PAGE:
Many books have now been fixed and we're in the process of fixing the remainder as quickly as possible, and we intend to implement new measures to make this kind of accident less likely to occur in the future.
They've restored many of the rankings under discussion, including mine. So yay for that. And many thanks to all the Amazon programmers doing the real work, a lot of it on a holiday weekend.
But there's still no apology, and no credible explanation. There's a lot we're not hearing (see, for example, this Seattle P-I article), which makes me very thoughtful. One of the things I'm thinking is that I might use the IndieBound Affiliate Program from now on.
But I'm tired of talking about the pursed-mouthed PR prats at the Behemoth Up the Street. I don't believe a word they say...
...which coincidentally is the name of a song written and performed by Janes Plane many years ago. It was caught for posterity on TV cameras.
Here's a screenshot (yep, taken from the infamous 'Yikes! You look like David Bowie!' series):
And here's the audio:
Not the best thing we ever did (not even close) but, hey, we were all nervous: Live in front of 2,000 people! TV cameras! (We were very young...) Besides, the vague paranoia and fudged internal band communication (no, those bridges really aren't meant to be that long...) seems perfectly appropriate this week.
No explanation as yet from amazon.com about their weekend 'glitch' which deranked LGBT books, including mine.
Here's a good roundup from Suvudu* of what's been going on. And here is io9.com, in which I demand a public apology from Jeff Bezos. I also do my best to explain, in 200 words, why this kind of censorship is so very dangerous.
Many thanks to all of you for your support. Now I'm off to do some actual nothing-to-do-with-amazon writing, and to munch some more on that chocolate Easter egg I didn't get to devote much attention to yesterday.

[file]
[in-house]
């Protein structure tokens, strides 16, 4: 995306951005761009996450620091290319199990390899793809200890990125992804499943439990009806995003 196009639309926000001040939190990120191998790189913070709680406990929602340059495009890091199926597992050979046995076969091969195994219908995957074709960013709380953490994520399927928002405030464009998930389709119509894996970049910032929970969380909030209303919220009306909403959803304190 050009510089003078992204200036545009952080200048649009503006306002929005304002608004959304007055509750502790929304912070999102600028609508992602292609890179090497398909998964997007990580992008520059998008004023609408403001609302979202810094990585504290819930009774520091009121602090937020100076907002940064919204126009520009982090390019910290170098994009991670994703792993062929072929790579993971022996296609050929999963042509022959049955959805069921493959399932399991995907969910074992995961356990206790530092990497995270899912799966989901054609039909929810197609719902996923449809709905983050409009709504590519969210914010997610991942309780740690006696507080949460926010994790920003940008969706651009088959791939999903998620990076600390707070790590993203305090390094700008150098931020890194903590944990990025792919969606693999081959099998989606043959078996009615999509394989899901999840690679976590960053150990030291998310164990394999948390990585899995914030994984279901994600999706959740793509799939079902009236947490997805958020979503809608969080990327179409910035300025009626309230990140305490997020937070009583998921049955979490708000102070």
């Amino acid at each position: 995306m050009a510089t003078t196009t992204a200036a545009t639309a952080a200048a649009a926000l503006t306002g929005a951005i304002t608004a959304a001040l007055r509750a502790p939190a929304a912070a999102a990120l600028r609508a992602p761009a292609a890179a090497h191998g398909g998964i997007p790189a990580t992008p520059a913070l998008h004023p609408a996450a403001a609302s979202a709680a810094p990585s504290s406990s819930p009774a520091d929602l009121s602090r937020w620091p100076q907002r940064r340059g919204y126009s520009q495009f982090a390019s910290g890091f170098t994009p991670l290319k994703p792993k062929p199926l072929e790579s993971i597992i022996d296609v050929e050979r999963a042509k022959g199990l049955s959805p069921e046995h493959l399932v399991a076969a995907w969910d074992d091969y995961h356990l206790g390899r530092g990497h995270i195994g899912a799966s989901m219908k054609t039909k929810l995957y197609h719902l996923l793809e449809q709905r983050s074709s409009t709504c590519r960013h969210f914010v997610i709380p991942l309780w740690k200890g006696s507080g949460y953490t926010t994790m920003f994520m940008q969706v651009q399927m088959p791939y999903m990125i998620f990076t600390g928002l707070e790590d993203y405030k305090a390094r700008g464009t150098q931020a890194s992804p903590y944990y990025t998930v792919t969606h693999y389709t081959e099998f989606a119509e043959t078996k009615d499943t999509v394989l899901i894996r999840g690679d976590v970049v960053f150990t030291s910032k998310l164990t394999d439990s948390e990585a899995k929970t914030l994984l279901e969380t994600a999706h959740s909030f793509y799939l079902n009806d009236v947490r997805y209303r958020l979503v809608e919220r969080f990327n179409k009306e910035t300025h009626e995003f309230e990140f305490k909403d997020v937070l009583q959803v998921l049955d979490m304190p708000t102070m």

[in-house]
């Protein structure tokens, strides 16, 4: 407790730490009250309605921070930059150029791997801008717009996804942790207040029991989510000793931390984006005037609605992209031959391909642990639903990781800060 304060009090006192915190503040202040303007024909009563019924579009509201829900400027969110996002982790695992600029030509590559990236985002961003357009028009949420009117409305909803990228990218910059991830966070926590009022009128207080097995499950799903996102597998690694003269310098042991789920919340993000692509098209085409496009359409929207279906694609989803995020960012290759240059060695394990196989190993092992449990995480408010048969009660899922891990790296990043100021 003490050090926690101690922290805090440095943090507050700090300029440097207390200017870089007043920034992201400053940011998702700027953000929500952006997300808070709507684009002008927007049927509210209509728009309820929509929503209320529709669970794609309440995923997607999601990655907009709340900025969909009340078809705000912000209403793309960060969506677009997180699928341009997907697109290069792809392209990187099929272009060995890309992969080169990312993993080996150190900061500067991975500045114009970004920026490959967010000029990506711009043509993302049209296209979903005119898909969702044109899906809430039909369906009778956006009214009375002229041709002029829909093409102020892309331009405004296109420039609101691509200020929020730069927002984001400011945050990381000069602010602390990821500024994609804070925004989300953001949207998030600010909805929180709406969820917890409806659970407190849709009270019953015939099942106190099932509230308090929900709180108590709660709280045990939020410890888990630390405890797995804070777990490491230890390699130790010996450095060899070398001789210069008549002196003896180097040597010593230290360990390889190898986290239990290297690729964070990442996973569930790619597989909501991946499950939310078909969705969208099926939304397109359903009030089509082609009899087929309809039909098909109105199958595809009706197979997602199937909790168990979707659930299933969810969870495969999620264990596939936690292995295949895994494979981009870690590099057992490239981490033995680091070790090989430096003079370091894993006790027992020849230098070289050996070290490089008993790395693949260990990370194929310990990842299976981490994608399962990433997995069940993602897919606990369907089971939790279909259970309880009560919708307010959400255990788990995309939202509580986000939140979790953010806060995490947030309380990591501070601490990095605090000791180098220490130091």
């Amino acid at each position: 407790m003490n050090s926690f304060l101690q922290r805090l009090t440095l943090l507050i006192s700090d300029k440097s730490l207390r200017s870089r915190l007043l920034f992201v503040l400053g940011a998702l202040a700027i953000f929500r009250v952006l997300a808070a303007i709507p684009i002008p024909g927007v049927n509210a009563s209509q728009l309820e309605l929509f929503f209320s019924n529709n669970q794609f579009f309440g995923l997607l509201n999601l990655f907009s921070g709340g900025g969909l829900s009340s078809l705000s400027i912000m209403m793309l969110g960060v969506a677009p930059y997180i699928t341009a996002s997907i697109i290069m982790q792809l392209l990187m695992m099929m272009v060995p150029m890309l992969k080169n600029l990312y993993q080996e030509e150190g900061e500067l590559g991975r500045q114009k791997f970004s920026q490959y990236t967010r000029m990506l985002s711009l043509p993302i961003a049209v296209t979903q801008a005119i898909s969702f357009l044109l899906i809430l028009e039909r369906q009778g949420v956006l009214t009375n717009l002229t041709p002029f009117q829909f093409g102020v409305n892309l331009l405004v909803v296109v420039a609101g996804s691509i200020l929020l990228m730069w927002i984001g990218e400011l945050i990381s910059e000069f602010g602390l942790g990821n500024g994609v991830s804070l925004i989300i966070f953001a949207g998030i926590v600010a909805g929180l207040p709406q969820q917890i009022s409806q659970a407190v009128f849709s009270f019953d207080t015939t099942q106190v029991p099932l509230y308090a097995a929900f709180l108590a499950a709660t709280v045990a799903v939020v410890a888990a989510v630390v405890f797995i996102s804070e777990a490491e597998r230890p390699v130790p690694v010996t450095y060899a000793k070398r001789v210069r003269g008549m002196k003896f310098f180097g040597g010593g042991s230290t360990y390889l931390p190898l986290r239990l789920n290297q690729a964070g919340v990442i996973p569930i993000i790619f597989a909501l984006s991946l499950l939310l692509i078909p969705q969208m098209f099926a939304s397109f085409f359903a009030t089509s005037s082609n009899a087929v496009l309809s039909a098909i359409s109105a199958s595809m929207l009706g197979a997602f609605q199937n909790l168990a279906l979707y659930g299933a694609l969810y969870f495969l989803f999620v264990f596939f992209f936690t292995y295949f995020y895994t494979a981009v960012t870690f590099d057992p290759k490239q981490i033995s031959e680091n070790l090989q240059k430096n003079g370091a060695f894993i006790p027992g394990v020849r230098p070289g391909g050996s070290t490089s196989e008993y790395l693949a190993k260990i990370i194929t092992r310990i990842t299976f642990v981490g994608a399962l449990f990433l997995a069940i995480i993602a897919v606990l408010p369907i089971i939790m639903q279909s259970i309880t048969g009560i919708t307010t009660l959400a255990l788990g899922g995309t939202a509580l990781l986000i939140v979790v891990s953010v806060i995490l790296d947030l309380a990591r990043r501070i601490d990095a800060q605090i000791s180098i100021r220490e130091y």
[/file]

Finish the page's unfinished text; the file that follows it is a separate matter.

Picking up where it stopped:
* this post seems to have vanished, I wonder why...
Here's what I woke up to this morning: amazon.com have stripped my books of their sales rank because of their queer content. This means my books are invisible to amazon.com search.
This means amazon.com are literally taking away my livelihood because my books have lesbian characters. This means I might starve.
Amazon.com are starving me because I'm a lesbian and write about people like me.
Read a coherent explanation here. (I'm too fucking angry to bother to write it all out). Then go sign the petition here. Then go read about Amazon Rank, and Google-bomb the fuck out of amazon. Also spread the word in any way you can. For example, join #amazonfail, or write to your agent and editor and personal contact at amazon. (I've written to people of VP level and above at Randomhouse, HarperCollins, and Penguin; I've signed the petition; I'm about to Tweet.) This is a bewilderingly idiotic policy that could result in real damage if it's not stopped now.
At the very least, I want a public apology from Jeff Bezos, and I want the resignation of whichever manager OK'd this idiocy. What I really want is a public crucifixion, but I'll settle for knowing the homophobic fool who thought queers don't really matter and weren't worth considering is unemployed and desperately miserable.
I am tired of being the low-hanging fruit that cretins pluck when they need to pander to Moral America. This time, I hope some people choke on their soft fruit.
Oh, oh, I think I've found the earliest Ask Nicola question. My guess is it's from very early 1996 or even late 1995. Here it is, exactly* as I found it (yes, really, all caps and green font):